As published in Scotsman Guide's Commercial Edition, August 2005.
With commercial real estate loan production at historically high levels — up nearly 20 percent in the past year, according to the Mortgage Bankers Association — borrowers are savvier and more motivated than ever. As a broker, your ability to earn business in this highly competitive environment depends, in part, on your ability to add value to the process. A thorough knowledge of defeasance, a mandatory process in many loan documents for borrowers seeking to refinance or sell, can help you reach these goals.
The ABCs of defeasance
It is essential for brokers to understand the meaning of defeasance and its importance. Put simply, defeasance is a substitution of collateral. Typically, the borrower uses proceeds from a refinance or sale to purchase a portfolio of U.S. government securities. The redemption of principal and interest from the securities is sufficient to make the remaining debt-service payments. The lender then releases the real estate from the lien of the mortgage, the note remains in place and debt-service payments are made as scheduled. The process generally takes about 30 days and involves several parties, including attorneys, accountants, a loan servicer, rating agencies (depending on the size of the loan) and, usually, a defeasance consultant.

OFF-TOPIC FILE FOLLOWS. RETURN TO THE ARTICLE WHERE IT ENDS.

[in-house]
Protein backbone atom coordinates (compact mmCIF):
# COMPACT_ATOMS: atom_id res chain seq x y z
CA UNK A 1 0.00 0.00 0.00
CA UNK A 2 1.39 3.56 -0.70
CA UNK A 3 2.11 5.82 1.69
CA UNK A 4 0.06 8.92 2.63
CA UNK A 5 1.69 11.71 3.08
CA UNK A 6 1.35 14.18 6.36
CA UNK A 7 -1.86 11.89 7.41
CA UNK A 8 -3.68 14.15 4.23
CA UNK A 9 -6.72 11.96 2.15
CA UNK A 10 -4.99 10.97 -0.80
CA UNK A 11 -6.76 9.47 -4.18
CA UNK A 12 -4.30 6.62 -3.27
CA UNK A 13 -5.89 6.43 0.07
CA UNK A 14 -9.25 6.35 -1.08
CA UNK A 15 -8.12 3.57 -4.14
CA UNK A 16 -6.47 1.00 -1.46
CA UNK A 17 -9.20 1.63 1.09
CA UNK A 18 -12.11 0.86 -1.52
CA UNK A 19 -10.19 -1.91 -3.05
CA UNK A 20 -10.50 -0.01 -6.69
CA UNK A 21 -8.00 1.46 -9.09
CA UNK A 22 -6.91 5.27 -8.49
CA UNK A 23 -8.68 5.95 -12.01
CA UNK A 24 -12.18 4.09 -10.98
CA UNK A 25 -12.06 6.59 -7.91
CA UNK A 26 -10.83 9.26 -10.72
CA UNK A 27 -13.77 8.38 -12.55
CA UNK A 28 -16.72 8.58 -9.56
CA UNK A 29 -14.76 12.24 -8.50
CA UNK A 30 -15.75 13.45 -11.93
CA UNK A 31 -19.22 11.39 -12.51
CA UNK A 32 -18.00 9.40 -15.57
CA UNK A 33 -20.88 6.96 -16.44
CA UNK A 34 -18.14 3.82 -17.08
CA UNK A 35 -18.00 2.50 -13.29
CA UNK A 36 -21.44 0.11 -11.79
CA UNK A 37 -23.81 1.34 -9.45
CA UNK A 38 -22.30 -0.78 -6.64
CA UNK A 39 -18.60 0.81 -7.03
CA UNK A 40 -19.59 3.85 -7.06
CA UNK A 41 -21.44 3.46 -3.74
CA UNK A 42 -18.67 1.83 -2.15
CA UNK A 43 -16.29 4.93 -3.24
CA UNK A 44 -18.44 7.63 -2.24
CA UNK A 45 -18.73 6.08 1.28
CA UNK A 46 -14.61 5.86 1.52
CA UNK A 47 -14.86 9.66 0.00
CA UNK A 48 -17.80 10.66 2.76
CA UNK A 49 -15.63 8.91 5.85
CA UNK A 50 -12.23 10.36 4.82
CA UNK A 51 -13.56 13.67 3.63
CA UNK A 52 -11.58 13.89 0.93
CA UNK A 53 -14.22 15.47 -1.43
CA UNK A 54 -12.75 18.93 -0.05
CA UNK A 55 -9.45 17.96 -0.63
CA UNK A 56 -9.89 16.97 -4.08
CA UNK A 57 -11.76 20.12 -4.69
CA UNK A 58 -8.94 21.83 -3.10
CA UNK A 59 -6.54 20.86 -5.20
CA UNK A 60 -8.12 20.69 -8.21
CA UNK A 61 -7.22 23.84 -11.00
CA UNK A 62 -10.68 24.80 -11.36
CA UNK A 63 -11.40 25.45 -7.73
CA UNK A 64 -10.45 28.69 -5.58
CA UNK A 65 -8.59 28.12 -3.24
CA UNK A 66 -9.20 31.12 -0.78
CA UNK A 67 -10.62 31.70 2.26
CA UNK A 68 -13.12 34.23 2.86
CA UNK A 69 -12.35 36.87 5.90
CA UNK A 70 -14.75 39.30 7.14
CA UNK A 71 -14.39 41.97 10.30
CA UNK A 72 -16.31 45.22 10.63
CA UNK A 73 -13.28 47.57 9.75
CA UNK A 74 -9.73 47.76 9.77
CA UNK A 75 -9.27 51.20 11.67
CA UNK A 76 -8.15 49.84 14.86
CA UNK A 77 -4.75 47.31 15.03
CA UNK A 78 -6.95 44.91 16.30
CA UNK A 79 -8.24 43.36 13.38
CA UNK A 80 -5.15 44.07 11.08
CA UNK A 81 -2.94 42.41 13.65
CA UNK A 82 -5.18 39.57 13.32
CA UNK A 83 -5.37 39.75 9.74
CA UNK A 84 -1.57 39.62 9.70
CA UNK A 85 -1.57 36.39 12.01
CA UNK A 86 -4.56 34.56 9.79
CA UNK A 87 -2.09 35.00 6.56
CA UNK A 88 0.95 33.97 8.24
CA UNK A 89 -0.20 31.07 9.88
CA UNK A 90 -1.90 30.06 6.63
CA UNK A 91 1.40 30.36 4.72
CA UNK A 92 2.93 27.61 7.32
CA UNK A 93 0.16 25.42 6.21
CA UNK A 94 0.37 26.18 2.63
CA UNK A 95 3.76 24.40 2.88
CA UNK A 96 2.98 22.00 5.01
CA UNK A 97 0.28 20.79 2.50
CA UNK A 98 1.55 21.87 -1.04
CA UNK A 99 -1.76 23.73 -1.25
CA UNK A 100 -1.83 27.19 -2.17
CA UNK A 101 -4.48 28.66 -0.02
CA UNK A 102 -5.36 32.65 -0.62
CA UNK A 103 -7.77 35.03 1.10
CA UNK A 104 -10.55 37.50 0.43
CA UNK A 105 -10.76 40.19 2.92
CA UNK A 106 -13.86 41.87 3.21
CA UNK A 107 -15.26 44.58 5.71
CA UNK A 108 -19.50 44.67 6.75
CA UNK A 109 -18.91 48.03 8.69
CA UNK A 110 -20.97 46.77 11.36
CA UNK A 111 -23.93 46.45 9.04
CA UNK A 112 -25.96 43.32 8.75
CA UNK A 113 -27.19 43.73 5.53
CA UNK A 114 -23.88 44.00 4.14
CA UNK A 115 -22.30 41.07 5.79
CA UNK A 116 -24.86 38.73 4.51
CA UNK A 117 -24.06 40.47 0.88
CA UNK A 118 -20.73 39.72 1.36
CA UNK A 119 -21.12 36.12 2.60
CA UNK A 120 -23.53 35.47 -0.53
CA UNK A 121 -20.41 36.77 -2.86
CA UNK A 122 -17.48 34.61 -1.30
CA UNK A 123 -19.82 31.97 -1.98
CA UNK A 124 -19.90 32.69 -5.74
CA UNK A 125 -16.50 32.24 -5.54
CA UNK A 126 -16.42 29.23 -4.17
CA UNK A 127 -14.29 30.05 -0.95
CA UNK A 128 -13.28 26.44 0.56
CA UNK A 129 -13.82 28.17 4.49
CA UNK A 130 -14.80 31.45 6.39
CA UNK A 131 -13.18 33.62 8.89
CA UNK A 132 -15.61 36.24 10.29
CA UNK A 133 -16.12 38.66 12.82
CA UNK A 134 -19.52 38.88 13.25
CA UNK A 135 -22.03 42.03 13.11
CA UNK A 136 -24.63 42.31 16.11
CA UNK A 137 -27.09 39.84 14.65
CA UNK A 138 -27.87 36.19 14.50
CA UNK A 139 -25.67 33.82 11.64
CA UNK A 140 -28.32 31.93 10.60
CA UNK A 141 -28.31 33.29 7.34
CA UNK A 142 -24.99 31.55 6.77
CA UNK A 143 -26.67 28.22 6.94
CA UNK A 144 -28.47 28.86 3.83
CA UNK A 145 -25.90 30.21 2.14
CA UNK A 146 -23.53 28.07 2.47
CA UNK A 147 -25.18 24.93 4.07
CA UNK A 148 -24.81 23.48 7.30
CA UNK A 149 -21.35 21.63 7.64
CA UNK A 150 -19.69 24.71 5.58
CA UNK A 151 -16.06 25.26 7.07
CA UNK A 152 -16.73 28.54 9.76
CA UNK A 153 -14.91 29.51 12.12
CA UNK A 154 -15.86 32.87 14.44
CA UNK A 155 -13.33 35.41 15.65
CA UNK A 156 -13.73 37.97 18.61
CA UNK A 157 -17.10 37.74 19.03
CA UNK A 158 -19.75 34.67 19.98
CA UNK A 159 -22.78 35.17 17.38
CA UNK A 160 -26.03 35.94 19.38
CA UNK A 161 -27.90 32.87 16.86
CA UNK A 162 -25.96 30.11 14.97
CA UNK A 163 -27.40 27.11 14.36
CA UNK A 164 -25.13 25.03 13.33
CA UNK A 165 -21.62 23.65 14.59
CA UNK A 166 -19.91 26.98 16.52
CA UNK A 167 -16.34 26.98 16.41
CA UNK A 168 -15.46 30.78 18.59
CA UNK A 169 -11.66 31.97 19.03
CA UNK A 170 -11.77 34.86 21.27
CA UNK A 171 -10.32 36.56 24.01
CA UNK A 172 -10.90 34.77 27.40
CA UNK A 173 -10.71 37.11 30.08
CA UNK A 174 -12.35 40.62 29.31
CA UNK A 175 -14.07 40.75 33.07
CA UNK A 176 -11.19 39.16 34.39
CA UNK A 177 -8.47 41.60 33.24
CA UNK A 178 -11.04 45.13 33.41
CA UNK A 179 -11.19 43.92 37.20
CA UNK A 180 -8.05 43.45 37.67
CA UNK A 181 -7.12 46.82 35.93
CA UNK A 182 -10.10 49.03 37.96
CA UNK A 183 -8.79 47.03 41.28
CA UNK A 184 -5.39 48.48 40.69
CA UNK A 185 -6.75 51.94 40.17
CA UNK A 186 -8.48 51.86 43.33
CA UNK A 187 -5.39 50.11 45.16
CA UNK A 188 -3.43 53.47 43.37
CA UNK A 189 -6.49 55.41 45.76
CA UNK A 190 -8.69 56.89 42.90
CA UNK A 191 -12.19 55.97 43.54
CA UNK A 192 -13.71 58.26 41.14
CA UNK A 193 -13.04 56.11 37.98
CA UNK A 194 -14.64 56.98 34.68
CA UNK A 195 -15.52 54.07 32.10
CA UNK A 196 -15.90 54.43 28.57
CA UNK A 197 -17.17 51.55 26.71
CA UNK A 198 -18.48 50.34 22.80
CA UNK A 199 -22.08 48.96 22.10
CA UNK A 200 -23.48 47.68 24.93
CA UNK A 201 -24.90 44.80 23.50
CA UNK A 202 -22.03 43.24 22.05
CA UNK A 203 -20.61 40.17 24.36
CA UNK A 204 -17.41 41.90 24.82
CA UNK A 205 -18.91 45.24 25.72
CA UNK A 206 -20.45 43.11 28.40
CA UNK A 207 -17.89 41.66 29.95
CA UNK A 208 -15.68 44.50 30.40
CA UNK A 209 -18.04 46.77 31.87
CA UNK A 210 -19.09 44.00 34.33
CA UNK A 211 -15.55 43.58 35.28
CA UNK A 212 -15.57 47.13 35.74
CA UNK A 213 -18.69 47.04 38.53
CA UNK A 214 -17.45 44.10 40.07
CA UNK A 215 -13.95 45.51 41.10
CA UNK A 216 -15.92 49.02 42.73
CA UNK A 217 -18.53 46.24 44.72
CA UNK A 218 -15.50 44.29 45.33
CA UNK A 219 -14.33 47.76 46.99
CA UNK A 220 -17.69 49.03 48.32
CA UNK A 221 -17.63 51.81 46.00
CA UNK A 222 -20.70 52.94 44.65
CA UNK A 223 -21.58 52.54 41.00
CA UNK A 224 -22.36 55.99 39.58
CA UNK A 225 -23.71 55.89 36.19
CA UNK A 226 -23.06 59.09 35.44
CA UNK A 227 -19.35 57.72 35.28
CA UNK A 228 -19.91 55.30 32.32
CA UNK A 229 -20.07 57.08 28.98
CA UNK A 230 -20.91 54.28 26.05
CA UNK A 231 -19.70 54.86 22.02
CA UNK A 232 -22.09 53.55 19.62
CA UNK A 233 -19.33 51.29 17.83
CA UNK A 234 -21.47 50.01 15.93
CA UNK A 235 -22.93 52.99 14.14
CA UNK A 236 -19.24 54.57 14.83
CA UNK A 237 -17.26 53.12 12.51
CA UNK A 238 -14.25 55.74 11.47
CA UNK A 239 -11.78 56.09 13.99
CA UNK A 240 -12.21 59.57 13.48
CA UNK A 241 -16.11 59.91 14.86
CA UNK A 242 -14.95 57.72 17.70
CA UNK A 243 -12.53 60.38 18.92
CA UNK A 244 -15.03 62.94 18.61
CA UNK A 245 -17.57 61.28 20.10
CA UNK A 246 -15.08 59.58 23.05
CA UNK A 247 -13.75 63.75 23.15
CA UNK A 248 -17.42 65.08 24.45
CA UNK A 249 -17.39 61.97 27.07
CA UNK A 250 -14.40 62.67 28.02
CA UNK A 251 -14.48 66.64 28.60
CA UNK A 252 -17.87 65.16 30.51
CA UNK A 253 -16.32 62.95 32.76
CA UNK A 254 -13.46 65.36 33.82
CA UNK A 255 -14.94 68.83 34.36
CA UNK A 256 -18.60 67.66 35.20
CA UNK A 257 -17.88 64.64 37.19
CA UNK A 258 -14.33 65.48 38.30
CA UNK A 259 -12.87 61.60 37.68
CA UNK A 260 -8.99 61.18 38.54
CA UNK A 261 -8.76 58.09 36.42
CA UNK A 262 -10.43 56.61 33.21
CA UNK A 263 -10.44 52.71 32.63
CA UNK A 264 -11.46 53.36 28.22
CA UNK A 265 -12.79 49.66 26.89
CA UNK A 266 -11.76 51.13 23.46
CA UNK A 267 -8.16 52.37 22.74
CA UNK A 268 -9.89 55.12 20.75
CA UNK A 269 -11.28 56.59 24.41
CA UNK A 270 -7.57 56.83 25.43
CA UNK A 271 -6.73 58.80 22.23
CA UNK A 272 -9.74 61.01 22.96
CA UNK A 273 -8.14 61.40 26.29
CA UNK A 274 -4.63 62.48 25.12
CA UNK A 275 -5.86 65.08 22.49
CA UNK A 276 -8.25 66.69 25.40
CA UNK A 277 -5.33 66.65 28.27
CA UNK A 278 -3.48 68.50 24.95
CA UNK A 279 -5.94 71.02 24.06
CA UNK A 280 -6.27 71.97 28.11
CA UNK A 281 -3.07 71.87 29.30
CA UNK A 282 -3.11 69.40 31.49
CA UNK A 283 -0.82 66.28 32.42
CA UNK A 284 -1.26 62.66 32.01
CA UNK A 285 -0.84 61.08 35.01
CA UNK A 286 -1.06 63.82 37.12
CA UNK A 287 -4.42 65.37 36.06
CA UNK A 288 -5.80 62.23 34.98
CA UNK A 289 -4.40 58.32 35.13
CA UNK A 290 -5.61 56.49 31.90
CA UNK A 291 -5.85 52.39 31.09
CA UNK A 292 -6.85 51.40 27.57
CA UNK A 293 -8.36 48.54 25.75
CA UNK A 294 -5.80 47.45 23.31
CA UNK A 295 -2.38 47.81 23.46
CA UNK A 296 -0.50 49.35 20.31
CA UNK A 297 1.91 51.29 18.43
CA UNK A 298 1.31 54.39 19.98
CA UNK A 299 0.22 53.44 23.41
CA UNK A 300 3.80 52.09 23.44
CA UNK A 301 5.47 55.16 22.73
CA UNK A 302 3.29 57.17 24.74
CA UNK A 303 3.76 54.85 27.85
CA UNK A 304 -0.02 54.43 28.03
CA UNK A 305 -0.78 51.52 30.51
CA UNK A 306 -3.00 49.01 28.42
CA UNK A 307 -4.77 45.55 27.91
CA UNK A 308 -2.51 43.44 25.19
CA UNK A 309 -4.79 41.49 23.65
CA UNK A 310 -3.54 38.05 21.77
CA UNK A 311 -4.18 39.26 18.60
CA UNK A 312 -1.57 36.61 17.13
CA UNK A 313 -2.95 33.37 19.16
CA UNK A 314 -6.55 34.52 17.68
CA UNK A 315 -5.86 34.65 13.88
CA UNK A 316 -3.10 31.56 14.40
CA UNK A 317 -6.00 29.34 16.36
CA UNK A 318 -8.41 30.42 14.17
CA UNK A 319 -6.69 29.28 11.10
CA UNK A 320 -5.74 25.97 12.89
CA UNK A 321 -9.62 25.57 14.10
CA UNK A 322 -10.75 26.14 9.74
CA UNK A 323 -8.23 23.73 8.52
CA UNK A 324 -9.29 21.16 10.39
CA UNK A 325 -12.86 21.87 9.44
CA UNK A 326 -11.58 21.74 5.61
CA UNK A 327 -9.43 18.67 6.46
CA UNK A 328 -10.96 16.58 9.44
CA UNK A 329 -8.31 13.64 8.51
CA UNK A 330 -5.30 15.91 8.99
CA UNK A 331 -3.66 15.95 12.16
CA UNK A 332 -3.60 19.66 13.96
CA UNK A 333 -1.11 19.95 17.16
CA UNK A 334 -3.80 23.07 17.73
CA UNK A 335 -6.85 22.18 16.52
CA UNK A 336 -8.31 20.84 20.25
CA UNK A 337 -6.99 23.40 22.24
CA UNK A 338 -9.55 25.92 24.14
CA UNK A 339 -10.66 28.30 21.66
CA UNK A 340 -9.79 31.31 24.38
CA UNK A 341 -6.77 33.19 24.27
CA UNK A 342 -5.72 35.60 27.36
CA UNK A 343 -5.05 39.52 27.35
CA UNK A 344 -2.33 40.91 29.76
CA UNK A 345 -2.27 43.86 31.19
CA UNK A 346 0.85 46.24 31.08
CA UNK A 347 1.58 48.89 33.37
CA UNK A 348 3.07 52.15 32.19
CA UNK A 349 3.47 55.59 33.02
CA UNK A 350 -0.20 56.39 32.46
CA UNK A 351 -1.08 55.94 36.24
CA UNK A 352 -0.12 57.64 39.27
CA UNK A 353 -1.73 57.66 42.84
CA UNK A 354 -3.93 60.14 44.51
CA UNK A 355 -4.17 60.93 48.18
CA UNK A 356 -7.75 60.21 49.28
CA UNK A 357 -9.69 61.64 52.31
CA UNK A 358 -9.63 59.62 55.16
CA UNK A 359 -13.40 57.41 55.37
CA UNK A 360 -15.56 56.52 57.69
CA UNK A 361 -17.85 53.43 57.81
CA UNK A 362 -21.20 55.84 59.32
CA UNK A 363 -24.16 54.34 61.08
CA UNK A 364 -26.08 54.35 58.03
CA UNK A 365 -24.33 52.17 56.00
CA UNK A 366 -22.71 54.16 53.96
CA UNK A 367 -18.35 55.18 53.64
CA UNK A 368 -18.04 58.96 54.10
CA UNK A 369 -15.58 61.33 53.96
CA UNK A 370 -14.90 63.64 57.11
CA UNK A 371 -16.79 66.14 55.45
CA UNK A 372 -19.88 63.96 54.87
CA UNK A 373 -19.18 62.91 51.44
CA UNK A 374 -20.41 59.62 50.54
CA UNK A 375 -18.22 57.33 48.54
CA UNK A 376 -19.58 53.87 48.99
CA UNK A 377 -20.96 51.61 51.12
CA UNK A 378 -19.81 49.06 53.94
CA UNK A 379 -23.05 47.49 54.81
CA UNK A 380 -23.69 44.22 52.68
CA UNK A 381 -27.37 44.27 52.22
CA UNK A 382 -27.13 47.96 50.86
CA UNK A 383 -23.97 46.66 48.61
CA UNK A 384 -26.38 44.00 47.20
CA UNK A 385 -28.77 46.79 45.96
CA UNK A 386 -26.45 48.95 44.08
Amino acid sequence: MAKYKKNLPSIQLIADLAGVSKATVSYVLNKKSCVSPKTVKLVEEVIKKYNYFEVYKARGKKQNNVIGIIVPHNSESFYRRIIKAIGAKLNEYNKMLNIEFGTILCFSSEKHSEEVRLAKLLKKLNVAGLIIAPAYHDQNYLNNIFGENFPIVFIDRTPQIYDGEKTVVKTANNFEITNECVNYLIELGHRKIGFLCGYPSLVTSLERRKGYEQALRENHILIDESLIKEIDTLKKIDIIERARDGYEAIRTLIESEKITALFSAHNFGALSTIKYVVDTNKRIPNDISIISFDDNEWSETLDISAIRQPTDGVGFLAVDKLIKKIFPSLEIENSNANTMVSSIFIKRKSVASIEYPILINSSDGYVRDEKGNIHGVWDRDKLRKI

Since 1998, nearly every fixed-rate Commercial Mortgage Backed Securities (CMBS) loan has included defeasance as the standard form of call protection. Even funding sources that do not regularly securitize their loans have incorporated defeasance provisions into their loan documents. This preserves the option to securitize should they need to do so. With defeasance becoming more prevalent, you will often be unable to place a borrower in a new loan unless the existing loan is defeased.
A borrower analyzing a sale or refinance opportunity needs to know what the defeasance will cost. The total cost is made up of two components: the securities cost and transaction fees. The cost to purchase the securities is a function of the spread between the coupon on the existing loan and the yield on the securities portfolio on the date the securities are purchased. Transaction costs include the fees of the parties involved in the process.
Page: 1 2 3 Next